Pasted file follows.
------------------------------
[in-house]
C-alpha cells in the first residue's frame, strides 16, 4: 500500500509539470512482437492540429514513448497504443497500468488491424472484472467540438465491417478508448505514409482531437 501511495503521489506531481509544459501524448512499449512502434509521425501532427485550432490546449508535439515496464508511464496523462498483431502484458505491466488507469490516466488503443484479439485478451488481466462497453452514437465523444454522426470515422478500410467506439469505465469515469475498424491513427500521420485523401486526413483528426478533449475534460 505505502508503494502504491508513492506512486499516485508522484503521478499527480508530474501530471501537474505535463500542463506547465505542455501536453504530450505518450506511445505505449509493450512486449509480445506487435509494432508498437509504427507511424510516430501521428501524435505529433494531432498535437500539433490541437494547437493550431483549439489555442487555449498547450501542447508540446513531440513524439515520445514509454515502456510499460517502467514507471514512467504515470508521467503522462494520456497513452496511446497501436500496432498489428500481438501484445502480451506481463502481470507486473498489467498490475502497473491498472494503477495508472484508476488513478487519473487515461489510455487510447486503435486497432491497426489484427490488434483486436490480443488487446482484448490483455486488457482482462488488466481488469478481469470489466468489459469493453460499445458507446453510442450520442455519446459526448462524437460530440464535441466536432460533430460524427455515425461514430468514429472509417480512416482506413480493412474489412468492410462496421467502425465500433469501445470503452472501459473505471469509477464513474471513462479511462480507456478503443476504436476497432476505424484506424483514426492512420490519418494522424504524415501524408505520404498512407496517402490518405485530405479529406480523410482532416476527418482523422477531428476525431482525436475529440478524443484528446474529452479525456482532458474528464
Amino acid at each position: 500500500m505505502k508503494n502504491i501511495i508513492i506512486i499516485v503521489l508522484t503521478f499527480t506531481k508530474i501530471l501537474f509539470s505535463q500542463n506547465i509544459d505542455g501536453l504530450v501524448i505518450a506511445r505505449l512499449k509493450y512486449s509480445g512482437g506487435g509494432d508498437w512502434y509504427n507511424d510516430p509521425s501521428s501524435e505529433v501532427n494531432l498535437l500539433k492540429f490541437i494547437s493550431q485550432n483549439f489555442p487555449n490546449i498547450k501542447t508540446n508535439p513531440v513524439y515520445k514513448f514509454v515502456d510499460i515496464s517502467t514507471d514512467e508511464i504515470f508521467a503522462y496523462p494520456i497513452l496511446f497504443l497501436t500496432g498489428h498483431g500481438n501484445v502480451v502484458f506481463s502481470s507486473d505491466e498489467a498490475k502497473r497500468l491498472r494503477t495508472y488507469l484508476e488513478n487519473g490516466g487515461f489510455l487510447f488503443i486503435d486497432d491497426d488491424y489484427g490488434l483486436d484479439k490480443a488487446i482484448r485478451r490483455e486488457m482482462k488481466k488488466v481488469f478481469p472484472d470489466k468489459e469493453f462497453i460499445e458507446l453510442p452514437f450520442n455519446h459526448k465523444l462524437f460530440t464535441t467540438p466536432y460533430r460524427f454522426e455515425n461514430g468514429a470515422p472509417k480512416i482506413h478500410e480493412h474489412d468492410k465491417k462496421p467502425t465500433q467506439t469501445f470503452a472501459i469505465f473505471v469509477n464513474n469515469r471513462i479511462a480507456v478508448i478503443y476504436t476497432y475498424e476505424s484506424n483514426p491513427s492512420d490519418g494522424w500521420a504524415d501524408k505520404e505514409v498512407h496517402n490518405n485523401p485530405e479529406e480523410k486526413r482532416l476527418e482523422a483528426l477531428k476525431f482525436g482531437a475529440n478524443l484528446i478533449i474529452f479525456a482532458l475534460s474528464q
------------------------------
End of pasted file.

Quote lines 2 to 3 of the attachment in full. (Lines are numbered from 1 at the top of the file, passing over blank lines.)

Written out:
C-alpha cells in the first residue's frame, strides 16, 4: 500500500509539470512482437492540429514513448497504443497500468488491424472484472467540438465491417478508448505514409482531437 501511495503521489506531481509544459501524448512499449512502434509521425501532427485550432490546449508535439515496464508511464496523462498483431502484458505491466488507469490516466488503443484479439485478451488481466462497453452514437465523444454522426470515422478500410467506439469505465469515469475498424491513427500521420485523401486526413483528426478533449475534460 505505502508503494502504491508513492506512486499516485508522484503521478499527480508530474501530471501537474505535463500542463506547465505542455501536453504530450505518450506511445505505449509493450512486449509480445506487435509494432508498437509504427507511424510516430501521428501524435505529433494531432498535437500539433490541437494547437493550431483549439489555442487555449498547450501542447508540446513531440513524439515520445514509454515502456510499460517502467514507471514512467504515470508521467503522462494520456497513452496511446497501436500496432498489428500481438501484445502480451506481463502481470507486473498489467498490475502497473491498472494503477495508472484508476488513478487519473487515461489510455487510447486503435486497432491497426489484427490488434483486436490480443488487446482484448490483455486488457482482462488488466481488469478481469470489466468489459469493453460499445458507446453510442450520442455519446459526448462524437460530440464535441466536432460533430460524427455515425461514430468514429472509417480512416482506413480493412474489412468492410462496421467502425465500433469501445470503452472501459473505471469509477464513474471513462479511462480507456478503443476504436476497432476505424484506424483514426492512420490519418494522424504524415501524408505520404498512407496517402490518405485530405479529406480523410482532416476527418482523422477531428476525431482525436475529440478524443484528446474529452479525456482532458474528464
Amino acid at each position: 500500500m505505502k508503494n502504491i501511495i508513492i506512486i499516485v503521489l508522484t503521478f499527480t506531481k508530474i501530471l501537474f509539470s505535463q500542463n506547465i509544459d505542455g501536453l504530450v501524448i505518450a506511445r505505449l512499449k509493450y512486449s509480445g512482437g506487435g509494432d508498437w512502434y509504427n507511424d510516430p509521425s501521428s501524435e505529433v501532427n494531432l498535437l500539433k492540429f490541437i494547437s493550431q485550432n483549439f489555442p487555449n490546449i498547450k501542447t508540446n508535439p513531440v513524439y515520445k514513448f514509454v515502456d510499460i515496464s517502467t514507471d514512467e508511464i504515470f508521467a503522462y496523462p494520456i497513452l496511446f497504443l497501436t500496432g498489428h498483431g500481438n501484445v502480451v502484458f506481463s502481470s507486473d505491466e498489467a498490475k502497473r497500468l491498472r494503477t495508472y488507469l484508476e488513478n487519473g490516466g487515461f489510455l487510447f488503443i486503435d486497432d491497426d488491424y489484427g490488434l483486436d484479439k490480443a488487446i482484448r485478451r490483455e486488457m482482462k488481466k488488466v481488469f478481469p472484472d470489466k468489459e469493453f462497453i460499445e458507446l453510442p452514437f450520442n455519446h459526448k465523444l462524437f460530440t464535441t467540438p466536432y460533430r460524427f454522426e455515425n461514430g468514429a470515422p472509417k480512416i482506413h478500410e480493412h474489412d468492410k465491417k462496421p467502425t465500433q467506439t469501445f470503452a472501459i469505465f473505471v469509477n464513474n469515469r471513462i479511462a480507456v478508448i478503443y476504436t476497432y475498424e476505424s484506424n483514426p491513427s492512420d490519418g494522424w500521420a504524415d501524408k505520404e505514409v498512407h496517402n490518405n485523401p485530405e479529406e480523410k486526413r482532416l476527418e482523422a483528426l477531428k476525431f482525436g482531437a475529440n478524443l484528446i478533449i474529452f479525456a482532458l475534460s474528464q